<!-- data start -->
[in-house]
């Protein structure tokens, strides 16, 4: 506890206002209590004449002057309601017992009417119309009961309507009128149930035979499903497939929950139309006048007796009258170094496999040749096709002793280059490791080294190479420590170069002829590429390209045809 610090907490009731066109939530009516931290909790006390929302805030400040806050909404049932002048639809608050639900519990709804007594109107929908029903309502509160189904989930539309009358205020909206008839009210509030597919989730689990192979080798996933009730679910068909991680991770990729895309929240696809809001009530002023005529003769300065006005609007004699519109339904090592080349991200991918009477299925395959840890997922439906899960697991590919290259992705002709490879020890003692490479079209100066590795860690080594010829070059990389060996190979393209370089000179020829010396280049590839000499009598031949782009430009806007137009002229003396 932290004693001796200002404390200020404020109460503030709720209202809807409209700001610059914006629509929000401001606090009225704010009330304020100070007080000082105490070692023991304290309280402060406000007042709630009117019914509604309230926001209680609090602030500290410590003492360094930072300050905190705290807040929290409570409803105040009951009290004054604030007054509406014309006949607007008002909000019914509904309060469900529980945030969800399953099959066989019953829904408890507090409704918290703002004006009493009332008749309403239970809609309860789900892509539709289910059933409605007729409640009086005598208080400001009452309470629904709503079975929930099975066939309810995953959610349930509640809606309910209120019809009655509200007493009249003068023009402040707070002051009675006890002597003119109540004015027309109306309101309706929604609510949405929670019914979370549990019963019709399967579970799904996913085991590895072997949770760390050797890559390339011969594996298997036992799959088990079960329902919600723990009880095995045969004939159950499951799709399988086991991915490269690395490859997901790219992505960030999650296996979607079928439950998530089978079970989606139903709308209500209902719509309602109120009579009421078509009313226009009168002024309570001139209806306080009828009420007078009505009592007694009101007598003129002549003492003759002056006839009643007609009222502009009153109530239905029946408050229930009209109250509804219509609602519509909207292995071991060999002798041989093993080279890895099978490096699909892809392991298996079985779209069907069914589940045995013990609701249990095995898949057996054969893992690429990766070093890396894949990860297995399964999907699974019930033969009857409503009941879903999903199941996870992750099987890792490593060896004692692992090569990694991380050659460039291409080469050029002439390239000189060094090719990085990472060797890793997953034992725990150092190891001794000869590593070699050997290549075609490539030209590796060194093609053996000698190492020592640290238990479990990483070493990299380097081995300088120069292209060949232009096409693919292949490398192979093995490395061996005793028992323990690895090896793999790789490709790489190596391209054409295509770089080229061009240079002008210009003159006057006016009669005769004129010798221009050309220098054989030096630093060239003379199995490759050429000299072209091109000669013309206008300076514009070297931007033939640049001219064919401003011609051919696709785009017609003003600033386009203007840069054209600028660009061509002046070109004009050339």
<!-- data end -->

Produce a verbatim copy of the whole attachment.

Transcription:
[in-house]
């Protein structure tokens, strides 16, 4: 506890206002209590004449002057309601017992009417119309009961309507009128149930035979499903497939929950139309006048007796009258170094496999040749096709002793280059490791080294190479420590170069002829590429390209045809 610090907490009731066109939530009516931290909790006390929302805030400040806050909404049932002048639809608050639900519990709804007594109107929908029903309502509160189904989930539309009358205020909206008839009210509030597919989730689990192979080798996933009730679910068909991680991770990729895309929240696809809001009530002023005529003769300065006005609007004699519109339904090592080349991200991918009477299925395959840890997922439906899960697991590919290259992705002709490879020890003692490479079209100066590795860690080594010829070059990389060996190979393209370089000179020829010396280049590839000499009598031949782009430009806007137009002229003396 932290004693001796200002404390200020404020109460503030709720209202809807409209700001610059914006629509929000401001606090009225704010009330304020100070007080000082105490070692023991304290309280402060406000007042709630009117019914509604309230926001209680609090602030500290410590003492360094930072300050905190705290807040929290409570409803105040009951009290004054604030007054509406014309006949607007008002909000019914509904309060469900529980945030969800399953099959066989019953829904408890507090409704918290703002004006009493009332008749309403239970809609309860789900892509539709289910059933409605007729409640009086005598208080400001009452309470629904709503079975929930099975066939309810995953959610349930509640809606309910209120019809009655509200007493009249003068023009402040707070002051009675006890002597003119109540004015027309109306309101309706929604609510949405929670019914979370549990019963019709399967579970799904996913085991590895072997949770760390050797890559390339011969594996298997036992799959088990079960329902919600723990009880095995045969004939159950499951799709399988086991991915490269690395490859997901790219992505960030999650296996979607079928439950998530089978079970989606139903709308209500209902719509309602109120009579009421078509009313226009009168002024309570001139209806306080009828009420007078009505009592007694009101007598003129002549003492003759002056006839009643007609009222502009009153109530239905029946408050229930009209109250509804219509609602519509909207292995071991060999002798041989093993080279890895099978490096699909892809392991298996079985779209069907069914589940045995013990609701249990095995898949057996054969893992690429990766070093890396894949990860297995399964999907699974019930033969009857409503009941879903999903199941996870992750099987890792490593060896004692692992090569990694991380050659460039291409080469050029002439390239000189060094090719990085990472060797890793997953034992725990150092190891001794000869590593070699050997290549075609490539030209590796060194093609053996000698190492020592640290238990479990990483070493990299380097081995300088120069292209060949232009096409693919292949490398192979093995490395061996005793028992323990690895090896793999790789490709790489190596391209054409295509770089080229061009240079002008210009003159006057006016009669005769004129010798221009050309220098054989030096630093060239003379199995490759050429000299072209091109000669013309206008300076514009070297931007033939640049001219064919401003011609051919696709785009017609003003600033386009203007840069054209600028660009061509002046070109004009050339």